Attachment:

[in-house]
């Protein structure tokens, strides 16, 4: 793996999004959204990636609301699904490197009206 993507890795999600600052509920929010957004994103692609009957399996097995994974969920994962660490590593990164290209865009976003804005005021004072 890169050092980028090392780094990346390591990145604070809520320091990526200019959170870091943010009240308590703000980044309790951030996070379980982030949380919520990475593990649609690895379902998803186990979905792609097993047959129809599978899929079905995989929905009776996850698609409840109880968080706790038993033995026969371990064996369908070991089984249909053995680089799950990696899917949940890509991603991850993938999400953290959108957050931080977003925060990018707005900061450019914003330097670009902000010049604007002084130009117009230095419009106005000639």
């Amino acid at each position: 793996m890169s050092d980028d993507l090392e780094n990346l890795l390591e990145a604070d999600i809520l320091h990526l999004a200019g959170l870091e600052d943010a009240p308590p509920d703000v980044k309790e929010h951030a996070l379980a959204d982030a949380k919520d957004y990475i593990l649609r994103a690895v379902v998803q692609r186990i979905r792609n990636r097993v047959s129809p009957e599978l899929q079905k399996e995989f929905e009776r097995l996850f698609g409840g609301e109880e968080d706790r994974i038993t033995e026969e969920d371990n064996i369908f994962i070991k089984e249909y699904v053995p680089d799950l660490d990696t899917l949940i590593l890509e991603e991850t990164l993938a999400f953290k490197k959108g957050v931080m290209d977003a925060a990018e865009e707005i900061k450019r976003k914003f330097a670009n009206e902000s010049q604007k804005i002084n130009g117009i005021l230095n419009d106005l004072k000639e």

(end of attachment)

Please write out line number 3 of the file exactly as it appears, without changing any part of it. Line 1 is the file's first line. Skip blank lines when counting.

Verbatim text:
């Amino acid at each position: 793996m890169s050092d980028d993507l090392e780094n990346l890795l390591e990145a604070d999600i809520l320091h990526l999004a200019g959170l870091e600052d943010a009240p308590p509920d703000v980044k309790e929010h951030a996070l379980a959204d982030a949380k919520d957004y990475i593990l649609r994103a690895v379902v998803q692609r186990i979905r792609n990636r097993v047959s129809p009957e599978l899929q079905k399996e995989f929905e009776r097995l996850f698609g409840g609301e109880e968080d706790r994974i038993t033995e026969e969920d371990n064996i369908f994962i070991k089984e249909y699904v053995p680089d799950l660490d990696t899917l949940i590593l890509e991603e991850t990164l993938a999400f953290k490197k959108g957050v931080m290209d977003a925060a990018e865009e707005i900061k450019r976003k914003f330097a670009n009206e902000s010049q604007k804005i002084n130009g117009i005021l230095n419009d106005l004072k000639e």